The positive attributes of this novel so far outweigh the flaws that I rate it a 5 out of 5.

Ladies of Caldwell County
Sixty Acres and a Bride
Love in the Balance
Caught in the Middle

Friday, June 15, 2012

Samson's Source of Strength

Then she said to him, "How can you say, 'I love you,' when your heart is not with me?  You have mocked me these three times, and have not told me where your great strength lies."  And it came to pass, when she pestered him daily with her words and pressed him, so that his soul was vexed to death, that he told her all his heart, and said to her, "No razor has come upon my head, for I have been a Nazirite to God from my mother's womb.  If I am shaven, then my strength shall leave me, and I shall become weak like any other man."   Judges 16:15-17

Of course, Samson fails to mention that he has already broken most other aspects of the Nazirite vow (detailed in Numbers 6):

1. No alcohol, vinegar, or anything from grapes (Samson threw a feast for his wedding - questionable whether he kept his vow)
2. No Shaving your head (which Delilah takes care of)
3. No going near dead bodies (Samson voluntarily comes back to fetch honey out of the dead lion)
4. If one should have a sudden death in one's vicinity, one must take seven days to cleanse oneself and then shave one's head to begin the Nazirite vow anew (Samson did not do this regarding the lion, his fresh jawbone of a donkey, or any men he killed)

Essentially, shaving the head was the final straw for Samson.

"If I am shaven, then my strength shall leave me, and I shall become weak like any other man."

However, it was not just Samson's strength than left him - in verse 20, it says,"The Lord had departed from him."  

Samson's strength was not in his hair - his strength was in the Lord.  By breaking his vows without atonement, he was forced into cleansing and atonement, for the Lord had left him.  In time, yes, his hair grew back and the Spirit of the Lord filled him once more, but his strength truly was the Lord, not his hair.  What if he had had the sense to tell Delilah the true source of his strength, that it was not in anything he was capable of doing himself, but rather in his God?

Would he have died in revenge for his eyes?

Or would the Lord have found even greater uses for a man who relied on Him for his strength?

And likewise, oughtn't we give credit where it is due?  That our strengths and talents are not of ourselves, but rather of the Lord our God?

Wednesday, June 6, 2012

Sonja


My Dearest Duck Sonja

Sweet Sonja, my duck -
My beloved first child;
Thou cleft unto me 
From out of the wild.

I as thy mother,
Thou followed me 'round,
From pillar to post,
O'er high and low ground.

Trailing directly 
Behind my left foot*                *or right, as occasion should warrant
We walked up the path,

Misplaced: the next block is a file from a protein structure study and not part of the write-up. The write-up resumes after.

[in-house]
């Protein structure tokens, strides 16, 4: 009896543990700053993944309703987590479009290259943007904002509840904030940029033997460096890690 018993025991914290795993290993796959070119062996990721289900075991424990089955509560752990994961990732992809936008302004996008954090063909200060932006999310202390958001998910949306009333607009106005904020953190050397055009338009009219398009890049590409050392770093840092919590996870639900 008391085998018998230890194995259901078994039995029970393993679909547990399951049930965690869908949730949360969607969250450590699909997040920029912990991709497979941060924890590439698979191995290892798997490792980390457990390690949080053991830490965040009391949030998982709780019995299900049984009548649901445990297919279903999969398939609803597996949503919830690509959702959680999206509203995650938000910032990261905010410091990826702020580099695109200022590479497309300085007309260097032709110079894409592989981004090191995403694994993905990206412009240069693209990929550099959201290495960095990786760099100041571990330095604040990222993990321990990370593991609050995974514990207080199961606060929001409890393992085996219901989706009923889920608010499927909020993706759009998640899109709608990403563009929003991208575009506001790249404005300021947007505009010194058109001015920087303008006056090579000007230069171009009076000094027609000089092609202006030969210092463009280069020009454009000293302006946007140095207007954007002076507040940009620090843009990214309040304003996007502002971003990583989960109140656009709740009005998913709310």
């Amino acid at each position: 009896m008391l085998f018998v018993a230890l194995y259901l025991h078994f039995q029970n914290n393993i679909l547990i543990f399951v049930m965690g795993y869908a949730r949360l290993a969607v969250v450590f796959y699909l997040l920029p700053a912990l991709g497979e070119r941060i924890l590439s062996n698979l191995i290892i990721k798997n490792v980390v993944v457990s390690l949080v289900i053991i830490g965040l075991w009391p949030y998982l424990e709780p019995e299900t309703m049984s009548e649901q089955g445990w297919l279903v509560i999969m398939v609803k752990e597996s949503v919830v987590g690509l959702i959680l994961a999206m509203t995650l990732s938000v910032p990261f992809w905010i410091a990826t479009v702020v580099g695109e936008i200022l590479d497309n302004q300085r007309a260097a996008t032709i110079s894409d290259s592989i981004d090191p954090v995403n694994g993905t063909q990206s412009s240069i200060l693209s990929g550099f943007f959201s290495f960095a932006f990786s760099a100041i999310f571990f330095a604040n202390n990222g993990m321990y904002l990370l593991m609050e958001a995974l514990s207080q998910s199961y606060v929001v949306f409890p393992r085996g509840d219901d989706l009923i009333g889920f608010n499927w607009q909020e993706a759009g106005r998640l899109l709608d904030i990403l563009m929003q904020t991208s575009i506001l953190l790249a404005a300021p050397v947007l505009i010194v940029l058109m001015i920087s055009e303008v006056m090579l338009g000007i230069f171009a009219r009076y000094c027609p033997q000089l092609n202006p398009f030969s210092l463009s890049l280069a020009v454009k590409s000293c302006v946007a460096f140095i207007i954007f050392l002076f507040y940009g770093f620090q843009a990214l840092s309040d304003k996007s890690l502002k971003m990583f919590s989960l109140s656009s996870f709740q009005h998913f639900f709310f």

O'er dirt and o'er root.

Searching for worms
Under rock, tin, and tire,
Thou tuggest them out
With a manner inspired.

Shaking and quivering
And tossing thy head,
Gulping and swallowing,
Thou downest them dead.

All sizes of earth worm,
And night crawlers too,
Slide down thy gullet
All the day through.

Chest now distended
And squishy with food,
Thou sleepest it off,
My single-child brood.

Splashing and paddling
Around in the river,
Thou shakest off drops
With thy tail all a-quiver.

And when thou bathest
In the full cattle tank,
Thou divest in deep
And spasht me in prank.

I've learned in this time
That it's a great luck
To love and to cherish
And to mother a duck.

Oh, what great luck to mother a duck!

Monday, June 4, 2012

Regarding the Posted Poetry

On occasion, or occasionally for an occasion, I feel the urge to to jot down a bit of poetry - whether it is is to commemorate an event, or I simply have a line running through my head that needs a bit more development.

The story of Sonja, my duckling, is an example of the former - in May of 2011, I discovered a lone duckling in the parking lot of a Dairy Queen, and as the poor wee thing would not survive the cool night without her mother, who was long gone, I brought her home and placed her under a heat lamp in a box that was currently devoid of the oranges it once held, and I took time to cuddle and comfort her in the days that followed.  If you are familiar with Sergei Prokofiev's "Peter and the Wolf," you may remember Peter's friend the duck was named Sonja.  One morning, after nearly two months under my care, my child was gone - most likely to the river, where we often went down to play and dig up leeches and water insects and snails.  I never saw her again.  Incidentally, her head was turning green, which is a rather bad sign for a female (indeed, an indication she was not a female at all).  I shall soon post the poem about Sonja's life that I wrote as sequel to her "birth" poem.